Britney's Law? Not so crazy
The pop singer's recent episode could prompt a much-needed critique of California's mental healthcare policies.
Wouldn't it be something if the giants of mental healthcare reform in California turned out to be three men named Lanterman, Petris and Short -- and a pop singer by the name of Britney Spears?
The first three were state legislators. More than 40 years ago, impelled by film and fiction horrors such as "The Snake Pit" and "One Flew Over the Cuckoo's Nest," and even more by true-to-life mental hospital outrages, they drafted what they called a Magna Carta for mental patients.
Last week, Spears barricaded herself in her bathroom for three hours in a custody dispute, until police had her hustled off for physical and psychological evaluations. Now the entire gossip blogosphere knows about California's Welfare and Institutions Code Section 5150, which allows someone who's a danger to herself or others, or both, to be held involuntarily for up to three days. Section 5150 is one piece of a set of mental health laws that make it very hard to commit people against their wishes, if not their needs -- maybe too hard.
The tale of modern mental healthcare in California is one of good intentions sometimes one awry, of public money gone elsewhere, of hope too often simply ... gone.
In the 1950s and '60s, care for the mentally ill gave off a Dickensian vibe. People were locked away in state hospitals for months, years, for life. Too many times, they weren't insane -- just old and dotty, or inconvenient, or different and difficult. For just acting up and acting out, actress Frances Farmer was locked in the madhouse and subjected to treatment that wouldn't pass muster at Gitmo.
Those three legislators decided to stop it. Frank Lanterman, Nick Petris and Alan Short made seminal laws that give mental patients rights and make it much harder to lock them up for long periods against their will. The laws ended the "warehousing" of the mentally ill and encouraged more humane, individual, local care.
California's mental health dollars were supposed to follow patients back home, to clinics and board-and-care residences. It didn't always work that way. Gov. Ronald Reagan famously used the new rules to close state hospitals and whack the mental health budget, a combination that turned the streets and sometimes the jails into de facto mental institutions as people, left untreated, crossed the line from irrational to illegal.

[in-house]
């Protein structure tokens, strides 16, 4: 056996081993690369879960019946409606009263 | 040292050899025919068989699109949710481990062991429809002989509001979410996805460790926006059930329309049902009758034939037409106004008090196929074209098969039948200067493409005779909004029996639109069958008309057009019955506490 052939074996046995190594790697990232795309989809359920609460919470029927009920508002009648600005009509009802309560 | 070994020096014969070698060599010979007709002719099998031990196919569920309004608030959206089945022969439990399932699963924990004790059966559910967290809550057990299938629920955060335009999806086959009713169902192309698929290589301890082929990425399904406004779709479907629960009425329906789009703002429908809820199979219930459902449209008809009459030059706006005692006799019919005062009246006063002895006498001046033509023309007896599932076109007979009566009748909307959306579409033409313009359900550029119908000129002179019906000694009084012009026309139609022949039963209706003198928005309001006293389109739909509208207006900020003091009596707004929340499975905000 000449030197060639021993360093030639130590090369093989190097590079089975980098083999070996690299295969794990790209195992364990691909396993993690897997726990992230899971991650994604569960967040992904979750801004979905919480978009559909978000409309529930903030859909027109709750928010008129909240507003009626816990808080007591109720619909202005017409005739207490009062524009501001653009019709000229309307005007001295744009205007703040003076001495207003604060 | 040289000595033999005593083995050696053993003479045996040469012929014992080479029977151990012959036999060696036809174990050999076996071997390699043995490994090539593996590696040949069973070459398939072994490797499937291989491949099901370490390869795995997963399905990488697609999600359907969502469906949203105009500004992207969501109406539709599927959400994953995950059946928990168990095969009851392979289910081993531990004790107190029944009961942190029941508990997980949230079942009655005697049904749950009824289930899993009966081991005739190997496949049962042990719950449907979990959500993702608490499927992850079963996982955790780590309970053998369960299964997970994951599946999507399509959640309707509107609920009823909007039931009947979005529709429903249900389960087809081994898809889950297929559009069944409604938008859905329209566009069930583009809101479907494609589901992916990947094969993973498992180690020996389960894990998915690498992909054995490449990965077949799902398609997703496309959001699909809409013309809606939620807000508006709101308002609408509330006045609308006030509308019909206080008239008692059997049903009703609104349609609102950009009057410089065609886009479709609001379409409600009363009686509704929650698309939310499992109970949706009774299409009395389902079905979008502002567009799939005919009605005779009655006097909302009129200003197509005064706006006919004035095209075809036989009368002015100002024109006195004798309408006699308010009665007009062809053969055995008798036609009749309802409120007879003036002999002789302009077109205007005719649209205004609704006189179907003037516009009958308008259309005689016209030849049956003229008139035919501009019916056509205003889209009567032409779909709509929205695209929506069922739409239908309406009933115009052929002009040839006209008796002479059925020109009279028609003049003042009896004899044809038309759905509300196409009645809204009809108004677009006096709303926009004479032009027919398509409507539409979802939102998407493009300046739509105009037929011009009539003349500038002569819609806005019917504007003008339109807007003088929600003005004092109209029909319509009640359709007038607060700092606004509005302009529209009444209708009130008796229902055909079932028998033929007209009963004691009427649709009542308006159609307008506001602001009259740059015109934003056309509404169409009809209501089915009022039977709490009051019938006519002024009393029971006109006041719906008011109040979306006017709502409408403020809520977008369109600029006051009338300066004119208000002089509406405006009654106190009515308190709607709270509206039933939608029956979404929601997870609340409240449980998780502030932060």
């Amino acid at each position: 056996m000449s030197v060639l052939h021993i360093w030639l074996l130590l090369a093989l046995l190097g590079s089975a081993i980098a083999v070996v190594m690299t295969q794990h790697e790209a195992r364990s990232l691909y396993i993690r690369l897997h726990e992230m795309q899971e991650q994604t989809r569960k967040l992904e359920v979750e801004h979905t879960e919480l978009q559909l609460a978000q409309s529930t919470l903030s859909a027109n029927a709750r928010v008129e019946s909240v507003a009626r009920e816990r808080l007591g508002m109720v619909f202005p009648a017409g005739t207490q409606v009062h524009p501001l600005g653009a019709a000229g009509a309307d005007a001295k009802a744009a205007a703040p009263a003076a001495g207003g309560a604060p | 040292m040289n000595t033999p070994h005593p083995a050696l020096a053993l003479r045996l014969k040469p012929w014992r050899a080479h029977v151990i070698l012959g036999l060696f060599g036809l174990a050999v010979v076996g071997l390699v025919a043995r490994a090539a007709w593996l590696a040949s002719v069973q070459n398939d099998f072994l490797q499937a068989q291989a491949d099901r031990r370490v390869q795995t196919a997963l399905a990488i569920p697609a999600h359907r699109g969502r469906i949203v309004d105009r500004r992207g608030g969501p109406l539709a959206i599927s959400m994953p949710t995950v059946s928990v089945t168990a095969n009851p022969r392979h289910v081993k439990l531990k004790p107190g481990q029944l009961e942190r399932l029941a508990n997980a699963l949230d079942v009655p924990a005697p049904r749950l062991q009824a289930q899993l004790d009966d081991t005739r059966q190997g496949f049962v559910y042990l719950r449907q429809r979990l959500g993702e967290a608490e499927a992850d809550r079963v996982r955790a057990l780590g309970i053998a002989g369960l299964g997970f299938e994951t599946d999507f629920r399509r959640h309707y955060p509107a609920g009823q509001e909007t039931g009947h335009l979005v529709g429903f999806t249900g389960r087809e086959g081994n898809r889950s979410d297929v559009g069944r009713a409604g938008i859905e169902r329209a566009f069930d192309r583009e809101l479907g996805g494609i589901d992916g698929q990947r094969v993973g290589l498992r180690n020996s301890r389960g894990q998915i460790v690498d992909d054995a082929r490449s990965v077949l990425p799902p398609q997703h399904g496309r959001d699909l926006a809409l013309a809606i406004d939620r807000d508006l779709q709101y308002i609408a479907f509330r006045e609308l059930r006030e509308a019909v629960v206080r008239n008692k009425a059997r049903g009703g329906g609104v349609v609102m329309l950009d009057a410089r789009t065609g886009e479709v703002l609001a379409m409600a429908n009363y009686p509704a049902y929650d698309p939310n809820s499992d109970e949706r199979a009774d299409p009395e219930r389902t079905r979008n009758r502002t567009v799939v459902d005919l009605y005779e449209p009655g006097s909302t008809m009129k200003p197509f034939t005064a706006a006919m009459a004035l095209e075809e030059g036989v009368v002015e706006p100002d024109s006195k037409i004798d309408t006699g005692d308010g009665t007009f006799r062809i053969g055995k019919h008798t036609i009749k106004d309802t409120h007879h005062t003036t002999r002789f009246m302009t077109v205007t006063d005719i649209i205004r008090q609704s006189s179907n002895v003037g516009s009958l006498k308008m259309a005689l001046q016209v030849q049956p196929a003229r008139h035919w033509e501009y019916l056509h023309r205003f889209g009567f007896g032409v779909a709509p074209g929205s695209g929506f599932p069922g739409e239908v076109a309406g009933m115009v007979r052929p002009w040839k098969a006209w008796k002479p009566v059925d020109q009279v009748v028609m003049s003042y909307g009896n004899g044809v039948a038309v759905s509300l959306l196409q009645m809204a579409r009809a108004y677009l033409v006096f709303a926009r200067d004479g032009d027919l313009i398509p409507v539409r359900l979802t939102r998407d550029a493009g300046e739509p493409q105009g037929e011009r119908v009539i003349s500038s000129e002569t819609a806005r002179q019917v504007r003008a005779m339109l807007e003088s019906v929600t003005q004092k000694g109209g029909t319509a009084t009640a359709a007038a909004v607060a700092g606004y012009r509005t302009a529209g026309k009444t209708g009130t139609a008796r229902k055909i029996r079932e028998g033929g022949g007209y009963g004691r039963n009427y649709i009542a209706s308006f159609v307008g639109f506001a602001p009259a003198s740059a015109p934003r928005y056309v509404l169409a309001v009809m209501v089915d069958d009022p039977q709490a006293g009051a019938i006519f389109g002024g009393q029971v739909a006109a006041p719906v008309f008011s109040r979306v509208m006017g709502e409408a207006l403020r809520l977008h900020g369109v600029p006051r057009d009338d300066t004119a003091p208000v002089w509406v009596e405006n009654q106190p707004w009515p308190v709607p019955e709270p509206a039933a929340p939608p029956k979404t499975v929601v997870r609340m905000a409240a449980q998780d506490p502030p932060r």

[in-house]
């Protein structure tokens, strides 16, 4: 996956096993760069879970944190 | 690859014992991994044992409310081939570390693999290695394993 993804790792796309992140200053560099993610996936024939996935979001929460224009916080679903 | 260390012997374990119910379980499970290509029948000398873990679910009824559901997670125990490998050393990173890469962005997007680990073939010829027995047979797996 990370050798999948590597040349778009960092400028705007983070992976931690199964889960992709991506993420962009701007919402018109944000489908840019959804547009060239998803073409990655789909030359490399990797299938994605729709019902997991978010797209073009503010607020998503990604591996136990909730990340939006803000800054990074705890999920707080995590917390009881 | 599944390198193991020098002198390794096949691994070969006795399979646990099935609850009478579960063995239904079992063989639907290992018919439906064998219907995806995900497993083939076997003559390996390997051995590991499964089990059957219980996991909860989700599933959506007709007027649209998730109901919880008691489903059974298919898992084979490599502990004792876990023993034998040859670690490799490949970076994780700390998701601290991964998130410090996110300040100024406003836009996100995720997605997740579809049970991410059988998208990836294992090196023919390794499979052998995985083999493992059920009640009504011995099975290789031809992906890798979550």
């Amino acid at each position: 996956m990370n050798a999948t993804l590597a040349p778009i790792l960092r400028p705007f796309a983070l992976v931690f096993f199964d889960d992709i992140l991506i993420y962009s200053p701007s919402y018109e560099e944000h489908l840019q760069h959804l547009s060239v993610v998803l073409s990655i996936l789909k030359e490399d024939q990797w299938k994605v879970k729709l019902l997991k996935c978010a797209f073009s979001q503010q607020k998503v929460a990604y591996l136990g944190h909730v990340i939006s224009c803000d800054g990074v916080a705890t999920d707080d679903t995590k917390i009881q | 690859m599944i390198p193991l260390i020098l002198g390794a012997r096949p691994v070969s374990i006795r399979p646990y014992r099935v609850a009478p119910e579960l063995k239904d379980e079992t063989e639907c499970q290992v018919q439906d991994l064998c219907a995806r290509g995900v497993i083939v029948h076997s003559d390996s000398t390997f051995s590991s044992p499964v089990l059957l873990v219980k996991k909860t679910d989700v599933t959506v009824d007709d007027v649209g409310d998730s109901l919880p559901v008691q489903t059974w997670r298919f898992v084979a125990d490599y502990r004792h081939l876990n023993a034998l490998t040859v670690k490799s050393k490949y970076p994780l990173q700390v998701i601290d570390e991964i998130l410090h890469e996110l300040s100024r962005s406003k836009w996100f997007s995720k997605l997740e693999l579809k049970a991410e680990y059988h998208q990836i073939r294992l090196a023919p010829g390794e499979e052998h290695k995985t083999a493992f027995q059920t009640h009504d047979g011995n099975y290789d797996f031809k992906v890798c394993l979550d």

In 2004, Californians voted for Proposition 63, a 1% tax on millionaires to expand mental health services. Richard Scheffler, a professor at the UC Berkeley School of Public Health, calls it "a kind of Robin Hood tax" for a "starved" mental health system.
Spears might be the first person who both pays the tax and benefits from it. But even taxing all of California's millionaires can't remedy the flaws in the well-intentioned Magna Carta for the mentally ill. Before those reforms were passed, Petris was rightly appalled by how casually someone could be locked away after a five-minute hearing before a judge.
"A guy walking down the street, talking to himself, could be thrown in a hospital," he said years ago. Acting irrationally -- say, whacking a car with your umbrella or shaving your head, as Spears has done -- could have gotten her committed for years.
Yet, as Petris himself later found, "we moved from a stage where people were being railroaded and there were no standards to a situation where people [are] not getting treated because [commitment] standards are rigid."
Which brings us back to Spears. Did she check herself out of Cedars-Sinai too soon?
It's the Catch-22 of California law: Can the mentally ill always know what's best for them? Do the mentally ill have the right to self-destruct?
There's a Mad Pride movement among some mental patients who say they have a right to be crazy. And there are heartbroken families begging the courts time and again to intervene on behalf of loved ones who won't take medicine, won't see doctors. Spears' family's frustration, if the tabloids are to be believed, is the same: How can we get help for her if she refuses?
Proposition 63, which is generating upward of $2 billion since the law passed, can accomplish a lot -- but it can't change that conundrum. Laura's Law was passed to try to strike a balance. It's named for honor student Laura Wilcox, who was working in a California mental health center when she was killed by a delusional man who couldn't be forced to take medication. Thanks to the law, judges now can order outpatient treatment for people after medical and legal hearings.
What, I wonder, would a Britney's Law look like? Would it make it easier to require treatment, especially if the outburst gets 100,000 hits on YouTube?
Or maybe those of us who get our jollies watching human celebrity train wrecks could get free evaluations to find out just what's wrong with us.
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